Editor's note: Philip J. Cook is ITT / Terry Sanford Professor of Public Policy at Duke University. Jens Ludwig is the McCormick Foundation Professor of Social Service Administration, Law and Public Policy at the University of Chicago. Cook and Ludwig are co-editors (with Justin McCrary) of Controlling Crime: Strategies and Tradeoffs (forthcoming, University of Chicago Press).
(CNN) -- The assassination attempt and mass killing in Tucson, Arizona, last Saturday was reportedly committed with a Glock 9 mm semiautomatic handgun equipped with a high-capacity magazine that held 31 bullets.
The shock of having a member of Congress shot in the head at close range has led many Americans to wonder: Was it a mistake in 2004 for Congress to sunset the assault weapons ban, which, among other things, banned the manufacture or import of new magazines holding more than 10 rounds? Is it a mistake for America to have such weak firearm regulations more generally?
Congress let the 10-year-old assault weapons ban expire in 2004, and the only notable gun-related legislation under President Obama has been to legalize concealed carrying in national parks. Most of the "action" around gun regulation is in the courts, where "gun rights" advocates seek to tear down regulations under the banner of an extreme laissez-faire interpretation of the Second Amendment.
Democratic politicians have backed off of this issue or, like the Tucson victim, Rep. Giffords, have endorsed gun carrying. The tragedy in Tucson seems unlikely to stimulate much sustained political support for major new gun regulations, given how quickly public interest in this issue faded out after other mass shootings.
A small sampling of these notorious cases helps demonstrate the point: Killeen, Texas; the Long Island Railroad; Jonesboro, Arkansas; Columbine High School; Red Lake High School; Trolley Square Mall; Northern Illinois University; Virginia Tech; Binghamton, New York; and, last August, in Lake Havasu City, Arizona (five of the six victims dead).
Still, perhaps there is now a chance for Congress, faced with this attack on one of their own, to take modest steps to reduce the ease with which psychotic individuals can shoot large numbers of victims. One such step is to reinstate the prohibition on high-capacity magazines.
What good would such a ban accomplish? In the case of Tucson, news reports indicated that the shooter was subdued by private citizens while he was trying to reload his weapon. Had his magazine held fewer rounds, he would have had to reload sooner than he did, and perhaps fewer people would have died as a result.
More generally, research by Christopher Koper of the Police Executive Research Forum suggests that on average, only one in every three or four shots fired by criminal assailants winds up hitting someone. Having a high-capacity magazine enables criminals to fire more rounds more quickly; all else equal, more shots fired means more victims shot.
A high-capacity magazine in effect turns a semiautomatic firearm into a weapon of mass destruction. The public interest in getting such weapons off the street was recognized by Congress back in 1934, when, with the support of President Franklin Delano Roosevelt and FBI Director J. Edgar Hoover, the National Firearms Act was enacted. It effectively stopped commerce in machine guns of the sort wielded to such deadly effect by John Dillinger, Pretty Boy Floyd and the employees of Murder Inc.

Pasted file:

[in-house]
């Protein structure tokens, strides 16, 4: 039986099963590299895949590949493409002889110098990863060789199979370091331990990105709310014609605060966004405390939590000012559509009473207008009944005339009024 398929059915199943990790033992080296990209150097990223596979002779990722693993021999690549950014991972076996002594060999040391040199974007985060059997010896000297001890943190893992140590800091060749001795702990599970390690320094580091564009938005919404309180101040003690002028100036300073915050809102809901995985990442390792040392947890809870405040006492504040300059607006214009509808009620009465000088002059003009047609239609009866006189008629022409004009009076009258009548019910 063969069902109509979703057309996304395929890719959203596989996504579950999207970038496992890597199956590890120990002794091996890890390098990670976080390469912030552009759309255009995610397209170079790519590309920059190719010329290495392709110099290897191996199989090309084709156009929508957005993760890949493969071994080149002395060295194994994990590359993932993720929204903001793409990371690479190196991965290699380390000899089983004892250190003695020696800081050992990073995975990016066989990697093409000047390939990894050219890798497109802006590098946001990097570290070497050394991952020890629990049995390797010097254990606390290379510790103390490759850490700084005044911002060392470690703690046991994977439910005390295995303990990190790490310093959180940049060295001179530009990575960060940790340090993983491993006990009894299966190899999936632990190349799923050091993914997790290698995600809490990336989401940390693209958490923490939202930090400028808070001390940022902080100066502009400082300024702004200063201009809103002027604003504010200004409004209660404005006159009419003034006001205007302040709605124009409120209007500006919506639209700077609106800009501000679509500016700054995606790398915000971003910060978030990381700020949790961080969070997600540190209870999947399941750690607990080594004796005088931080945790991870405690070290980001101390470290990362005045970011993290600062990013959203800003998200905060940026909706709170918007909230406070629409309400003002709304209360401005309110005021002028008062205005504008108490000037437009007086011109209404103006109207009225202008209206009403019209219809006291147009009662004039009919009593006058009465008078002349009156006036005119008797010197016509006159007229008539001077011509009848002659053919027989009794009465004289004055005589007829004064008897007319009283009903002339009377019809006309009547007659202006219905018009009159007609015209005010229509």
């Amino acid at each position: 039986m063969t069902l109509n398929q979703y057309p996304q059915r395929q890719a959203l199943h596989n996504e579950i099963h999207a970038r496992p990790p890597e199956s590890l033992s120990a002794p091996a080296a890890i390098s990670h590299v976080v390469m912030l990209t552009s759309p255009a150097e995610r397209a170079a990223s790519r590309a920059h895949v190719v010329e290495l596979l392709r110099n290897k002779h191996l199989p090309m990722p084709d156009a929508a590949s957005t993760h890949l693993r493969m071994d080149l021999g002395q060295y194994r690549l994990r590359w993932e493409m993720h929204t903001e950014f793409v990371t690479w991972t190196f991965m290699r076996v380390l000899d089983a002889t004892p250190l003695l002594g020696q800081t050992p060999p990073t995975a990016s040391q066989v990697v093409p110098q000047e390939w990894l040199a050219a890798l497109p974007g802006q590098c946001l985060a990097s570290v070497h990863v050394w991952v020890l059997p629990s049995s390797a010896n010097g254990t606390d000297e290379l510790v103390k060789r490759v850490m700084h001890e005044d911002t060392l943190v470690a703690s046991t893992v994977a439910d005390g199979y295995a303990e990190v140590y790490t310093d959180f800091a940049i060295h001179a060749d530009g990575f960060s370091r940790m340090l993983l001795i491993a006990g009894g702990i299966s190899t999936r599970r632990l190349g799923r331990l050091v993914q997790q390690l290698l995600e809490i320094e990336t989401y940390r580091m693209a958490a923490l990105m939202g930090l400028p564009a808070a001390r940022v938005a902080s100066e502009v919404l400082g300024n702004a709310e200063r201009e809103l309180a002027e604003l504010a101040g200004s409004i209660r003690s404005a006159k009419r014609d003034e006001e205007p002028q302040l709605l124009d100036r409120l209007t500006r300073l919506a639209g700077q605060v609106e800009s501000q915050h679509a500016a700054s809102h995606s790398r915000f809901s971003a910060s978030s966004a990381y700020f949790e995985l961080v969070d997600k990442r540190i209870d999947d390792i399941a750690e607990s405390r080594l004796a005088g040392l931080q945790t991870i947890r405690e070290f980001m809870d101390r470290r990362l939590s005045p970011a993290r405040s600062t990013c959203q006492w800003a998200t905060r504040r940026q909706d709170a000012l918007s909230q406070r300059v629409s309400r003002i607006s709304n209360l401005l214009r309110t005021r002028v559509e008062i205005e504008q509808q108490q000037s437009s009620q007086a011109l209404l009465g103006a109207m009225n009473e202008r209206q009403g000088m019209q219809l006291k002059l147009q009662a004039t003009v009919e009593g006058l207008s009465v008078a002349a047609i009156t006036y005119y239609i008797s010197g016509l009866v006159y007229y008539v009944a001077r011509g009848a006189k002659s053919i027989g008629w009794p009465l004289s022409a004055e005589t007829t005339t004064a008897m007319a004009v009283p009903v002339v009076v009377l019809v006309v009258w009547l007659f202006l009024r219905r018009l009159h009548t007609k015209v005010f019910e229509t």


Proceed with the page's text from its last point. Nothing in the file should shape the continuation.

Banning high-capacity magazines is a modest, incremental step that would achieve modest benefits. Research by Koper and others shows that in the majority of gun homicides in the U.S., only a few shots are fired. Only about 3% of all criminal homicides involve multiple killings. But as Tucson tragically reminds us, mass shootings have a vastly disproportionate impact on our sense of well-being and security.
Incidentally, it is important that this time the ban go further than the 1994 assault weapons ban. That law had a giant loophole -- it grandfathered all existing large-capacity magazines, and there were millions in circulation at the time in the United States (or that could be imported from Eastern Europe). This time, we would hope for a flat ban on transfer or possession, such as the one that exists, say, in New York state.
As economists, we take seriously the importance of comparing benefits to costs of any new policy, and we recognize that many people wish to keep guns for legitimate uses like self-defense and hunting. Fortunately, the costs of banning high-capacity magazines also seem to be extremely modest.
Author John Lott, an economist who supports gun carrying, says that in the vast majority of cases in which a private citizen uses a gun in self-defense, the gun is only brandished and not actually fired at the assailant. Banning high-capacity magazines will have a negligible effect on the ability of citizens to use guns to protect home and hearth. For hunters, a ban on high-capacity magazines would be largely irrelevant.
More dramatic changes in federal gun laws might have greater effects on public safety but seem unlikely in the current political climate. Banning high-capacity magazines strikes us as a common-sense policy change that is likely to generate modest but important benefits to society at a very small cost, and so is worth doing.
The opinions expressed in this commentary are solely those of Philip Cook and Jens Ludwig.